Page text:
Two Imperatives


“Marvel not that I said unto thee, Ye must be born again.” (John 3:7)

The term “born again” has come into such common use in recent years, even in political campaigns, that its tremendous meaning has been all but lost. But Jesus—who ought to know, being none other than God incarnate—said, “Ye must be born again!” Furthermore, He said it to Nicodemus, one of the most religiously knowledgeable people of that day.

He did not say to Nicodemus that “they must be born again,” meaning the unbelieving multitudes who were not as instructed in the things of God as they should be. Nor did he say that “we must be born again,” meaning all of us mortals including Himself. Rather, Jesus said, “Ye must be born again!”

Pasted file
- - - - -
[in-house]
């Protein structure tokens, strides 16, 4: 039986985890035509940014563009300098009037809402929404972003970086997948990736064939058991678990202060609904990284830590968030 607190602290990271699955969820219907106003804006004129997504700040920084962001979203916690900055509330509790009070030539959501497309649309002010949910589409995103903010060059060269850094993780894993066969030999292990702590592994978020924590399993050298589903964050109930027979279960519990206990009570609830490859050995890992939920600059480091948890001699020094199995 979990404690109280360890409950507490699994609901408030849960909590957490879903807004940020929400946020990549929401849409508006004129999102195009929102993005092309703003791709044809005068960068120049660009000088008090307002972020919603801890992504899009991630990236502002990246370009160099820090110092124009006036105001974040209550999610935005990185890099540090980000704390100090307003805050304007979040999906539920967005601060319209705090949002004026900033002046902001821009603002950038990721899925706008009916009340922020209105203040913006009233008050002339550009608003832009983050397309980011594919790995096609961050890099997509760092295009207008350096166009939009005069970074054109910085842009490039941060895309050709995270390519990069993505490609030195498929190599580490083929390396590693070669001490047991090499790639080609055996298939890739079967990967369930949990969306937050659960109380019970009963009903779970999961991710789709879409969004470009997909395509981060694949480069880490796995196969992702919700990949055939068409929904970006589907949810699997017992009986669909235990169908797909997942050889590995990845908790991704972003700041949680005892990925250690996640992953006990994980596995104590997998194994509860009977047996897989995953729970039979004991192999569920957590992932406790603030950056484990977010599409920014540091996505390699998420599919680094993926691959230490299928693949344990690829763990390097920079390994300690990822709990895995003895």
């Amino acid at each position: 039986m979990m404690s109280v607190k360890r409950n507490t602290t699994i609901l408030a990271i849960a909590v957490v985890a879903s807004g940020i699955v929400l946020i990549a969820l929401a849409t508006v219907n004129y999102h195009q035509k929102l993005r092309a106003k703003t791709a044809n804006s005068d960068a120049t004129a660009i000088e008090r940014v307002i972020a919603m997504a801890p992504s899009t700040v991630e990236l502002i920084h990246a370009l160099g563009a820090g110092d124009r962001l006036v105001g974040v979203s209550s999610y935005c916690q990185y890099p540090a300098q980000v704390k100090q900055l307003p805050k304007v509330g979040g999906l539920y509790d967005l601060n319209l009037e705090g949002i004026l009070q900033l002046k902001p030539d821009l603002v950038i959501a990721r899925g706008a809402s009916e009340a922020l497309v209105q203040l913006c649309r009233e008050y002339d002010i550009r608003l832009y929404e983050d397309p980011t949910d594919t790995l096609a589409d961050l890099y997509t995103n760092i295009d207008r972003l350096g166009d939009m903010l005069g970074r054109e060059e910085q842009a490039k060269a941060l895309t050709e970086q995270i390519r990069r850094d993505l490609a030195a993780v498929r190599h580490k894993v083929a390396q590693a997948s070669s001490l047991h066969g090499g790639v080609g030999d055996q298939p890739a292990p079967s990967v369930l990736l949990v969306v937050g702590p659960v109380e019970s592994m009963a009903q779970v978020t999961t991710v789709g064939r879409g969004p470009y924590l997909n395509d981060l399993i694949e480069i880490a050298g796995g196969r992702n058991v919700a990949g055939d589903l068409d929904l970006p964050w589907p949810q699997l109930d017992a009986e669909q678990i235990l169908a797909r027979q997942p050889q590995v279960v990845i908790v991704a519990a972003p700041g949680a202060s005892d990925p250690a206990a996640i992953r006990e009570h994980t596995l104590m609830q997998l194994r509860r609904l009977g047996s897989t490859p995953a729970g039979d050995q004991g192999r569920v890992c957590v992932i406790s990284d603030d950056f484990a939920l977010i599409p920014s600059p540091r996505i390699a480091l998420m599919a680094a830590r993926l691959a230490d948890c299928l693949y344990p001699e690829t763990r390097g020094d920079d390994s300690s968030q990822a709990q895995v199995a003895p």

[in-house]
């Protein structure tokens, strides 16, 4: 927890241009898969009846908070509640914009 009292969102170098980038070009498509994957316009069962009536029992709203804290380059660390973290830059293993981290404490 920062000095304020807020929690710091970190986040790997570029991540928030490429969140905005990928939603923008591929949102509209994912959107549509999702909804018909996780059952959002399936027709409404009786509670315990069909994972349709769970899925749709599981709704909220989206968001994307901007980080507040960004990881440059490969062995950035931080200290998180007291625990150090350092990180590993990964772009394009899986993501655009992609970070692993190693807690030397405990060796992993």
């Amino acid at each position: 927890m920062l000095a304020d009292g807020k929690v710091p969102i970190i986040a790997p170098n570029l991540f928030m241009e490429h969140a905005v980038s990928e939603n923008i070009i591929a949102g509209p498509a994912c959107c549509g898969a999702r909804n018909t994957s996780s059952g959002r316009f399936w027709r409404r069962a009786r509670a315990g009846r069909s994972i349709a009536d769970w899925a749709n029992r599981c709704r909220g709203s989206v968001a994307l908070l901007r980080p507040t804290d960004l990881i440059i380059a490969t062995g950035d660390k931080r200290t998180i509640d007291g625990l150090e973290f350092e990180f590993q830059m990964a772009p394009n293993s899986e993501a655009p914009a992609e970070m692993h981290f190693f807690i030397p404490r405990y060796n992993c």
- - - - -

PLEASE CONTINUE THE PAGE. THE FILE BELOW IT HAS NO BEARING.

Even a man like Nicodemus must be born spiritually—born again (literally, “born from above”)—if he were ever to see the Kingdom of God (John 3:3). In answer to his question as to how this could be, Jesus said he must be born of the Spirit, supernaturally. But Nicodemus—as well as each of us—was born a sinner and was still a sinner, even failing to recognize Christ as Son of man and Son of God. How could he be born again? The answer is in a second imperative: “And as Moses lifted up the serpent in the wilderness, even so must the Son of man be lifted up: That whosoever believeth in him should not perish, but have eternal life” (John 3:14-15). If “ye must be born again,” then “even so must the Son of man be lifted up.” Christ must die for our sins before it can ever be possible that a lost sinner can be born again. Since Jesus Christ was lifted up on the cross to die for us, our burden of sin has also been lifted up and placed on Him. If we would enter God’s Kingdom, we must be born again through faith in Him! There is no other way! HMM